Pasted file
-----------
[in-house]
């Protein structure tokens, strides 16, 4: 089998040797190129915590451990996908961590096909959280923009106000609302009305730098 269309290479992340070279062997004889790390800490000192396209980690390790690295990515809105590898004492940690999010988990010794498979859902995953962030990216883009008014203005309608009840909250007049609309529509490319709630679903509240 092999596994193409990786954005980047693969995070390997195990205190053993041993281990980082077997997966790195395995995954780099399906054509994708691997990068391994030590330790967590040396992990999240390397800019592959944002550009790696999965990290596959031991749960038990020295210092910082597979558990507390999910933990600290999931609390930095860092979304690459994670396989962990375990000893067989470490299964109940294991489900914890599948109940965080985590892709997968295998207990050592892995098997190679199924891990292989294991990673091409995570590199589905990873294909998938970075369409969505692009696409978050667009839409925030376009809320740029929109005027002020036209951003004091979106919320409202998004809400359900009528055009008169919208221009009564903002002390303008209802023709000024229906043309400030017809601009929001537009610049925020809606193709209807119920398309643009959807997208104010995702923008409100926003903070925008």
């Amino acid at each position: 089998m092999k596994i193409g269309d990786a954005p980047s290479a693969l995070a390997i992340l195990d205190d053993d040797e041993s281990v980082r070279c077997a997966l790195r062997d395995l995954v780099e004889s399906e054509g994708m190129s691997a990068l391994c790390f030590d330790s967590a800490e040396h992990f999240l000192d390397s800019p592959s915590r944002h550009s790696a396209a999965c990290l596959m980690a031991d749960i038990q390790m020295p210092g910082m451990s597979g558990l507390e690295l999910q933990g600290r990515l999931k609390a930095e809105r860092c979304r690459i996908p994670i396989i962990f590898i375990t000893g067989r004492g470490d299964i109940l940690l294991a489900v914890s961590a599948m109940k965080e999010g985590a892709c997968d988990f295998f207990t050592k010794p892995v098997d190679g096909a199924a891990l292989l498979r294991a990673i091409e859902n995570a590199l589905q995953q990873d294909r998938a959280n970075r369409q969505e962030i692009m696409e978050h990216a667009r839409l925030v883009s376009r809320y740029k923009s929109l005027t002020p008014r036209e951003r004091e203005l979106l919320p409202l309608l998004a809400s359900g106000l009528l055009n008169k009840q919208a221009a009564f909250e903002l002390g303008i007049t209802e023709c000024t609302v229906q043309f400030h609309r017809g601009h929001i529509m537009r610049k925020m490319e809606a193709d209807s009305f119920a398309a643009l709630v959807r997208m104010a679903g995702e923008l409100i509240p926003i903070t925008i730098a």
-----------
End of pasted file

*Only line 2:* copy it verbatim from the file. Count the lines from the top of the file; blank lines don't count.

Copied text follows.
């Protein structure tokens, strides 16, 4: 089998040797190129915590451990996908961590096909959280923009106000609302009305730098 269309290479992340070279062997004889790390800490000192396209980690390790690295990515809105590898004492940690999010988990010794498979859902995953962030990216883009008014203005309608009840909250007049609309529509490319709630679903509240 092999596994193409990786954005980047693969995070390997195990205190053993041993281990980082077997997966790195395995995954780099399906054509994708691997990068391994030590330790967590040396992990999240390397800019592959944002550009790696999965990290596959031991749960038990020295210092910082597979558990507390999910933990600290999931609390930095860092979304690459994670396989962990375990000893067989470490299964109940294991489900914890599948109940965080985590892709997968295998207990050592892995098997190679199924891990292989294991990673091409995570590199589905990873294909998938970075369409969505692009696409978050667009839409925030376009809320740029929109005027002020036209951003004091979106919320409202998004809400359900009528055009008169919208221009009564903002002390303008209802023709000024229906043309400030017809601009929001537009610049925020809606193709209807119920398309643009959807997208104010995702923008409100926003903070925008």